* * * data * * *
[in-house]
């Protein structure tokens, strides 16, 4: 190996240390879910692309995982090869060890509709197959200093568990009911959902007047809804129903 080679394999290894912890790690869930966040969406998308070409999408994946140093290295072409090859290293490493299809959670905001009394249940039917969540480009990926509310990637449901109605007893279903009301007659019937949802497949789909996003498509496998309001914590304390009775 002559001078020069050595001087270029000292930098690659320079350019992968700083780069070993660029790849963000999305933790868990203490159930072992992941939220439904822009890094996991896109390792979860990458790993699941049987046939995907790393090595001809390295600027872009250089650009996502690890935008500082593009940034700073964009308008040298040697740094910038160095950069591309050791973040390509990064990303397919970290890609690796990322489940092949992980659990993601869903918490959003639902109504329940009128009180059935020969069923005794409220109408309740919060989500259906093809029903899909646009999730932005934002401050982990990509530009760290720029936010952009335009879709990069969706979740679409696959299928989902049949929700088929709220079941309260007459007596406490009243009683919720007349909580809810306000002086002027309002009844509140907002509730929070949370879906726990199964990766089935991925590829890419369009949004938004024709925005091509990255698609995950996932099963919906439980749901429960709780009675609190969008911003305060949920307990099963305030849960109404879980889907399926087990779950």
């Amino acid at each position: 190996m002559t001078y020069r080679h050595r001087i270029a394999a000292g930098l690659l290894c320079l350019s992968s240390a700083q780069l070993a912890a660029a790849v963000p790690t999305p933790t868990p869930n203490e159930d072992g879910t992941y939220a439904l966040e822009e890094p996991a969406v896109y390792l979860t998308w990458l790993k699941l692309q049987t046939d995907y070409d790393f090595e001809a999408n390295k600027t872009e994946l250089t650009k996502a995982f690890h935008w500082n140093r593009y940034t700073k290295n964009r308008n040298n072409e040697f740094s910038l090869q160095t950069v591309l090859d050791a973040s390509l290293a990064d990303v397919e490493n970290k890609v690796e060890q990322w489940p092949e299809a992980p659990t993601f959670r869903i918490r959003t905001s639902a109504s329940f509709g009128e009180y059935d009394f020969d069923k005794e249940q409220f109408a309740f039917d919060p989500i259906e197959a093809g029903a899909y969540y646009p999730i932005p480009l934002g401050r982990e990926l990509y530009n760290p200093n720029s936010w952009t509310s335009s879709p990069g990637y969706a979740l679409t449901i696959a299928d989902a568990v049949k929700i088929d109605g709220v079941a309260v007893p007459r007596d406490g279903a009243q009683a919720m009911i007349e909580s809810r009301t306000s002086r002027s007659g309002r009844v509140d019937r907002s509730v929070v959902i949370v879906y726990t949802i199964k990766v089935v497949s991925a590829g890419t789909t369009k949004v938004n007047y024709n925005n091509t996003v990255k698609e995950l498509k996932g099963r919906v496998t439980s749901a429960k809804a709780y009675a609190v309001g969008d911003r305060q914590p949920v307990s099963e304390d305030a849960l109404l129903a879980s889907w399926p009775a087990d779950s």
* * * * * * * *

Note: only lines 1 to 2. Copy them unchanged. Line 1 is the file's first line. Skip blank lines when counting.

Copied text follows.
[in-house]
């Protein structure tokens, strides 16, 4: 190996240390879910692309995982090869060890509709197959200093568990009911959902007047809804129903 080679394999290894912890790690869930966040969406998308070409999408994946140093290295072409090859290293490493299809959670905001009394249940039917969540480009990926509310990637449901109605007893279903009301007659019937949802497949789909996003498509496998309001914590304390009775 002559001078020069050595001087270029000292930098690659320079350019992968700083780069070993660029790849963000999305933790868990203490159930072992992941939220439904822009890094996991896109390792979860990458790993699941049987046939995907790393090595001809390295600027872009250089650009996502690890935008500082593009940034700073964009308008040298040697740094910038160095950069591309050791973040390509990064990303397919970290890609690796990322489940092949992980659990993601869903918490959003639902109504329940009128009180059935020969069923005794409220109408309740919060989500259906093809029903899909646009999730932005934002401050982990990509530009760290720029936010952009335009879709990069969706979740679409696959299928989902049949929700088929709220079941309260007459007596406490009243009683919720007349909580809810306000002086002027309002009844509140907002509730929070949370879906726990199964990766089935991925590829890419369009949004938004024709925005091509990255698609995950996932099963919906439980749901429960709780009675609190969008911003305060949920307990099963305030849960109404879980889907399926087990779950």